DVDs (also known as digital versatile discs) have been around for just over two decades and they are used in a variety of different ways, from storing your favourite films to storing your important computer and software files. However, since the invention of DVDs, there have been a few adaptations that are noticeably different, especially when it comes to size.
Here is what you need to know about MiniDVDs.
What are MiniDVDs?
MiniDVDs (circa 1996) are the exact same as DVDs but the main difference is that standard DVDs have a diameter of 12 cm (4.72 in) whereas MiniDVDs have a diameter of 8 cm (3.15 in). The difference in size means that MiniDVDs were originally used for music CD singles. Because of this, they also became known as MiniCDs or the CD single.
The other difference between standard DVDs and MiniDVDs is that standard DVDs can store a maximum of between 4.7 GB and 17 GB of data (this depends on the type of DVD), whereas MiniDVDs can store a maximum of between 1.4 GB and 5.2 GB of data (again, this depends on the type of MiniDVD).
What’s the Difference Between MiniDVDs and Traditional Media?
Other than the two significant differences mentioned in the first section, there are couple of other differences between MiniDVDs and traditional media. In this context, traditional media can be CDs, DVDs, HD-DVDs, etc.
Even though MiniDVDs served the same purpose as CDs and DVDs (to store files and other data), they were considered less popular compared to DVDs because they has insufficient memory, so they couldn’t store as much data, but they were popular compared to CDs as they could store more data, hence they were used more for CD singles.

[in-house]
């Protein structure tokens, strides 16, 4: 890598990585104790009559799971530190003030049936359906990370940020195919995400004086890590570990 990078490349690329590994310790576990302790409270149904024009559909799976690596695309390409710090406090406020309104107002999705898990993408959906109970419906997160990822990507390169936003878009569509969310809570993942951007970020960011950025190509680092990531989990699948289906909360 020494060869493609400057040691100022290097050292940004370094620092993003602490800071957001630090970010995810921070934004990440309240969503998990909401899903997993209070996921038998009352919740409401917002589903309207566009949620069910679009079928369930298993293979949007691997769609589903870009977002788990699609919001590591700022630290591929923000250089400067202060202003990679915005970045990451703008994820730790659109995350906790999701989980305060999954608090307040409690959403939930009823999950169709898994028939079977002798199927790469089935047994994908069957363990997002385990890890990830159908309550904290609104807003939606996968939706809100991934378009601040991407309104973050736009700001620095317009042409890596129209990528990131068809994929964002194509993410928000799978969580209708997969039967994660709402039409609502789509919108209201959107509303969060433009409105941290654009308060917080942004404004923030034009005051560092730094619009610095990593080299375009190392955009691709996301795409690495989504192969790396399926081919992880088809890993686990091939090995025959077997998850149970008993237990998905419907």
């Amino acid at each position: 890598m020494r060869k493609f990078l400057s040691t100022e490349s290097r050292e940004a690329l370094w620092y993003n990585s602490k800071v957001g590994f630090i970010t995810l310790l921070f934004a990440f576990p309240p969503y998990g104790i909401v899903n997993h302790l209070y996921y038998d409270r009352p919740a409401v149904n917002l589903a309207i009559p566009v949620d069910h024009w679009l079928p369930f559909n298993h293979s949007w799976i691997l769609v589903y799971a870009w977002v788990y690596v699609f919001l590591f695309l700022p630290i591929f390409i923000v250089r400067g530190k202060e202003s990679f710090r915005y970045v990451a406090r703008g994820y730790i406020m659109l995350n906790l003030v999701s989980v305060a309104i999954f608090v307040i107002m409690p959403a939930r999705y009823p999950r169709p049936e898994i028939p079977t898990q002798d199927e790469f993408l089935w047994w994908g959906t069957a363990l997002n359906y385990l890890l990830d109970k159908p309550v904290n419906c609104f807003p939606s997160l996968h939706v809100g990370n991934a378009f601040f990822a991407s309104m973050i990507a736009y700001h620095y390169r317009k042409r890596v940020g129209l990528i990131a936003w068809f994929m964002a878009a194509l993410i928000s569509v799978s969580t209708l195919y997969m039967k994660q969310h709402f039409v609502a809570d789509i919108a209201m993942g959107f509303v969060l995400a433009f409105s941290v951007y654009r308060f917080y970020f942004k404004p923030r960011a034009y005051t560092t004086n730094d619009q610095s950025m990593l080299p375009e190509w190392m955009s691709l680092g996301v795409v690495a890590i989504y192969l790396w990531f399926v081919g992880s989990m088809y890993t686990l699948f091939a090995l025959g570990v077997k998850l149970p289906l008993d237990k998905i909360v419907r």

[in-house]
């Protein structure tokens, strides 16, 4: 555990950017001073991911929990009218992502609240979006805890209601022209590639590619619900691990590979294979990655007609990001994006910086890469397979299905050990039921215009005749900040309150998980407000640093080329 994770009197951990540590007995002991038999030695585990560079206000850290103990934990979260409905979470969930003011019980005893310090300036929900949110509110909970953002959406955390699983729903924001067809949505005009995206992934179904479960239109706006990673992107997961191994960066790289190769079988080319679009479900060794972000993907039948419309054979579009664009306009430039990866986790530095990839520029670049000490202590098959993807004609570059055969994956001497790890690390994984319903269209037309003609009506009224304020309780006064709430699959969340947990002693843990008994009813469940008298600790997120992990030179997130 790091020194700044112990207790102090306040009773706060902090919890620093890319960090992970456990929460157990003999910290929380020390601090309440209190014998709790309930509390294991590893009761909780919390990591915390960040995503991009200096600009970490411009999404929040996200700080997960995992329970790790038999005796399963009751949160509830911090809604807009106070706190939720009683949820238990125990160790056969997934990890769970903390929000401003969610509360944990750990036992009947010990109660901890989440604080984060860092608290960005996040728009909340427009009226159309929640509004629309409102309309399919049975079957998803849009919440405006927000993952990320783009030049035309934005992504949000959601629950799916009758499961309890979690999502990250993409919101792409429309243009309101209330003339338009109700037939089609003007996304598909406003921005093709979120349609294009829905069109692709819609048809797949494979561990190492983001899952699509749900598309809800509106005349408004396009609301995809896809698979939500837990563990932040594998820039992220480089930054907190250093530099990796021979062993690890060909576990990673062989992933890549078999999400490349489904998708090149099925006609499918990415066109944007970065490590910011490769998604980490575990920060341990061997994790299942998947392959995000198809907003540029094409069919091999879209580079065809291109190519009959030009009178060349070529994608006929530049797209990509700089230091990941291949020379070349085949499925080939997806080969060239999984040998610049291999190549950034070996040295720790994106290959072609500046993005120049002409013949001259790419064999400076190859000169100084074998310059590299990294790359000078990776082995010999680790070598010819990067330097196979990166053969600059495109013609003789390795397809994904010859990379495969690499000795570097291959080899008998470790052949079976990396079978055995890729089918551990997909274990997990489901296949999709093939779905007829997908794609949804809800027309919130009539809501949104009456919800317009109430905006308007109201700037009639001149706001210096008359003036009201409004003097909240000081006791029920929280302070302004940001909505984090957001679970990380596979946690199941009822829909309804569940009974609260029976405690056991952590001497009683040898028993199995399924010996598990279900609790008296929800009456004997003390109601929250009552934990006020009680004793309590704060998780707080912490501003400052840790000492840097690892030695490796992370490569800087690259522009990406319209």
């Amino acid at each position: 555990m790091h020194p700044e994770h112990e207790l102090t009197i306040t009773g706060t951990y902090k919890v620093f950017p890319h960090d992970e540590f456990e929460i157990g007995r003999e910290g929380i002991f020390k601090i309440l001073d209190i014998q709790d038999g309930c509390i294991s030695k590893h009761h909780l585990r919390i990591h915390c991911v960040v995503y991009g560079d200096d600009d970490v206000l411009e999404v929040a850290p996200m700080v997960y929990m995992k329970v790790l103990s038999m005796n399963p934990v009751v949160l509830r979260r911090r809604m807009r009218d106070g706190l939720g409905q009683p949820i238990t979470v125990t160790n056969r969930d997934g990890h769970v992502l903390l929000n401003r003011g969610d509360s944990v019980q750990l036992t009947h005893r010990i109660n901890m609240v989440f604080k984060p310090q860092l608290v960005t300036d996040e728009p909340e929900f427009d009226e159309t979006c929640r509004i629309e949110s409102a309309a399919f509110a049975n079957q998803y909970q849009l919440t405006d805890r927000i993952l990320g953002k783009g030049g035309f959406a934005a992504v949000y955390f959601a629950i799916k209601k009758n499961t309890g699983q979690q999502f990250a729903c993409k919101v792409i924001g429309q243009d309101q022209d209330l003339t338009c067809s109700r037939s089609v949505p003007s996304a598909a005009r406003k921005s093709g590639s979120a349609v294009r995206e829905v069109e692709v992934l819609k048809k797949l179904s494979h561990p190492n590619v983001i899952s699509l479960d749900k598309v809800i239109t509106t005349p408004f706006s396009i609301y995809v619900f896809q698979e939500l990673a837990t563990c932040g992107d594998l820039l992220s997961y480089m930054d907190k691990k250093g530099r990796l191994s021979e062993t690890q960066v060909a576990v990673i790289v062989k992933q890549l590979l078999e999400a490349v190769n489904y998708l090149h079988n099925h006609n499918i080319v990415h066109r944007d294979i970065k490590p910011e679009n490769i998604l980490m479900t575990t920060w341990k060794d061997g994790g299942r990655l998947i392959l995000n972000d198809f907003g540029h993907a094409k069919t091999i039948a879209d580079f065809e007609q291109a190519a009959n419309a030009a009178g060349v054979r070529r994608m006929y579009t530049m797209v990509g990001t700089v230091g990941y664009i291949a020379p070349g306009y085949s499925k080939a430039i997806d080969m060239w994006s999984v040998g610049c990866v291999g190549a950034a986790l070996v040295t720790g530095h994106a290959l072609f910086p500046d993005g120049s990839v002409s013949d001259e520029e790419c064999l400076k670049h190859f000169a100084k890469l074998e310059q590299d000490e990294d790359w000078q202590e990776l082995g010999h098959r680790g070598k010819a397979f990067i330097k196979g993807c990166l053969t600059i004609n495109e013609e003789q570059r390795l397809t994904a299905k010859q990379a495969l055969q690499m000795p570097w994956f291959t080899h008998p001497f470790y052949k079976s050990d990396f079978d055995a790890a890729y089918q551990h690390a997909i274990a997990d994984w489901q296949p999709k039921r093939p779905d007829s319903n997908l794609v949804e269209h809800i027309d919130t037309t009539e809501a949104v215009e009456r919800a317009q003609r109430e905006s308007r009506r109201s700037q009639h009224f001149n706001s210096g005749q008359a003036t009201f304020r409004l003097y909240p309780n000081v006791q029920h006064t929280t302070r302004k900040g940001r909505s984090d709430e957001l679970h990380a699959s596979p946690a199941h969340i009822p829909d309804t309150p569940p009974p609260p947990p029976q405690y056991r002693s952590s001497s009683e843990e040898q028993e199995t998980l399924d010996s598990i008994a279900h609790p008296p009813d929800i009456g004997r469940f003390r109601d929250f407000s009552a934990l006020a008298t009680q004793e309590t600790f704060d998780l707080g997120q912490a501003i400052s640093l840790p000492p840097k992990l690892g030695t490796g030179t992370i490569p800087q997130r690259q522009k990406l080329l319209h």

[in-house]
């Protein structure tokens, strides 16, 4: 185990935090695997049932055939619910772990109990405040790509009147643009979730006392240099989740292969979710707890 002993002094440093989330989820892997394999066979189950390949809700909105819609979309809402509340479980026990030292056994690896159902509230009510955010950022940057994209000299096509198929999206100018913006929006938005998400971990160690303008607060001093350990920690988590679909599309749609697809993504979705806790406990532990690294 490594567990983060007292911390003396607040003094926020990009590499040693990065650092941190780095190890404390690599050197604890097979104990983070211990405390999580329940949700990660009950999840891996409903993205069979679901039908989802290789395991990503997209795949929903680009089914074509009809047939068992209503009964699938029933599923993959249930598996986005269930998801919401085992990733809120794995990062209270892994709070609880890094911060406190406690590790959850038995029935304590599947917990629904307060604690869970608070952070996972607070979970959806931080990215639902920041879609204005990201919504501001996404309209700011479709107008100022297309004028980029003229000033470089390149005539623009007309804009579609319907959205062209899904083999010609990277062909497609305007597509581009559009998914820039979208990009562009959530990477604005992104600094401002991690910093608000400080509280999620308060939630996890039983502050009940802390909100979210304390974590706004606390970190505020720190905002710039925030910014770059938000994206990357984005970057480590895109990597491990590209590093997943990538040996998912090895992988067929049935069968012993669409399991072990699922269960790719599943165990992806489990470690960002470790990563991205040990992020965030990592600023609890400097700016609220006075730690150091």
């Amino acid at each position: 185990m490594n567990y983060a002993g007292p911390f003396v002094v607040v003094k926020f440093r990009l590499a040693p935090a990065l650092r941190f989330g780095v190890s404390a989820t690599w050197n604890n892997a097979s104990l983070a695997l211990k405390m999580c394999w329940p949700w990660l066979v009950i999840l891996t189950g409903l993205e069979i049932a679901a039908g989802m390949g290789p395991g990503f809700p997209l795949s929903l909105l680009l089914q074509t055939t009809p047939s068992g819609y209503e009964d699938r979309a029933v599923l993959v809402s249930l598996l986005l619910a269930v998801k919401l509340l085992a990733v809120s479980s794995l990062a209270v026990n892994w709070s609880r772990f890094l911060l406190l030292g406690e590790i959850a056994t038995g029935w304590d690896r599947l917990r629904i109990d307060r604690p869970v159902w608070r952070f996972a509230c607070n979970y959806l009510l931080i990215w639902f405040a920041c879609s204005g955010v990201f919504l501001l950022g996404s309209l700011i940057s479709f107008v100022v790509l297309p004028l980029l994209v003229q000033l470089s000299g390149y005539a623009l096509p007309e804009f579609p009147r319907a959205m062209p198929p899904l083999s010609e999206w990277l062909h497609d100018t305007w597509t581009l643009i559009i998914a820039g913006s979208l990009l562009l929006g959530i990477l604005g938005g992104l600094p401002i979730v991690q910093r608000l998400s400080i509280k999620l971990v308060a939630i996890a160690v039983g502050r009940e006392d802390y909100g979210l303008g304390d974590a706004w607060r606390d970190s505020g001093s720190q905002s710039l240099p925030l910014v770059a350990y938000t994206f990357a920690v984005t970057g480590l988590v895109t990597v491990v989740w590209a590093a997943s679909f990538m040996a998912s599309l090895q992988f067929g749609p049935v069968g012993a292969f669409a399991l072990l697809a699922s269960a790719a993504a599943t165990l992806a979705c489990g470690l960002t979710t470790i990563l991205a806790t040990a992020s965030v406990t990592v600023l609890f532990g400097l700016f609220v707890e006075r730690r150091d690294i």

Even though they are smaller than standard DVDs and CDs, MiniDVDs can still be used in Blu-ray and DVD players, so they are easily compatible with various reading hardware. They can also be used in consoles that can play DVDs and CDs (for example, Xbox 360, PlayStation 3 and the Nintendo Wii).
In fact, when the Nintendo GameCube was introduced in 2001, it became the first Nintendo console to use optical discs as its storage medium, where the optical discs used were, in fact, a variation of the MiniDVD.
MiniDVDs were also used as storage media in recordable DVD camcorders, because they were small, compact and could be taken around with ease. However, with the introduction of smartphones and the like, they have become more obsolete.
Although MiniDVDs may be largely obsolete, plenty of people still have home videos stored on them but because they are still compatible in DVD players, as discussed earlier, it’s easy to transfer them to a more modern form of media, whether that be on DVDs, hard drives or even the Cloud. For more information, get in touch with us on 0800 592 433.